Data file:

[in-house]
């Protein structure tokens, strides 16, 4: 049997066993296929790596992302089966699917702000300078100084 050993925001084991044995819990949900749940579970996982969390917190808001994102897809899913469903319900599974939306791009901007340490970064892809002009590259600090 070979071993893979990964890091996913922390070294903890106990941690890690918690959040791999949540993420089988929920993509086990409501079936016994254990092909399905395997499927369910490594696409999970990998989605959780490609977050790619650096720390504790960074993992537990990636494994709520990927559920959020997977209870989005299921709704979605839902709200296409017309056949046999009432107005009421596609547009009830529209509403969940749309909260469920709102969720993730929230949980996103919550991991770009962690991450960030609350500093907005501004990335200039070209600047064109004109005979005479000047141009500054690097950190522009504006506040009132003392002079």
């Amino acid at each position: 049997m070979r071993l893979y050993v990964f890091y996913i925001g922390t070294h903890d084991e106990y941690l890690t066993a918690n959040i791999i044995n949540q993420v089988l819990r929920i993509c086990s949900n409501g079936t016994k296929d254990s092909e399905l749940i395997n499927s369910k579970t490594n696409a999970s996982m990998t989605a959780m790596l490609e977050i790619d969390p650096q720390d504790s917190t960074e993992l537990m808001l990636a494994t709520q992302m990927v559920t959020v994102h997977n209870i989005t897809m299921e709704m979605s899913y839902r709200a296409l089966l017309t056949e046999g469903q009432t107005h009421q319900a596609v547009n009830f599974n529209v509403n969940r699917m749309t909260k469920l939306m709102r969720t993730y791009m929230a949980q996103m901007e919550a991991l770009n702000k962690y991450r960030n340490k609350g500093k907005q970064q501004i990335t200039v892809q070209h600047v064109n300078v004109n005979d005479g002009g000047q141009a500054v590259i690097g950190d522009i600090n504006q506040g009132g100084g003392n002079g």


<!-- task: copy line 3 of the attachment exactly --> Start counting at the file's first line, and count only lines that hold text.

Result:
């Amino acid at each position: 049997m070979r071993l893979y050993v990964f890091y996913i925001g922390t070294h903890d084991e106990y941690l890690t066993a918690n959040i791999i044995n949540q993420v089988l819990r929920i993509c086990s949900n409501g079936t016994k296929d254990s092909e399905l749940i395997n499927s369910k579970t490594n696409a999970s996982m990998t989605a959780m790596l490609e977050i790619d969390p650096q720390d504790s917190t960074e993992l537990m808001l990636a494994t709520q992302m990927v559920t959020v994102h997977n209870i989005t897809m299921e709704m979605s899913y839902r709200a296409l089966l017309t056949e046999g469903q009432t107005h009421q319900a596609v547009n009830f599974n529209v509403n969940r699917m749309t909260k469920l939306m709102r969720t993730y791009m929230a949980q996103m901007e919550a991991l770009n702000k962690y991450r960030n340490k609350g500093k907005q970064q501004i990335t200039v892809q070209h600047v064109n300078v004109n005979d005479g002009g000047q141009a500054v590259i690097g950190d522009i600090n504006q506040g009132g100084g003392n002079g």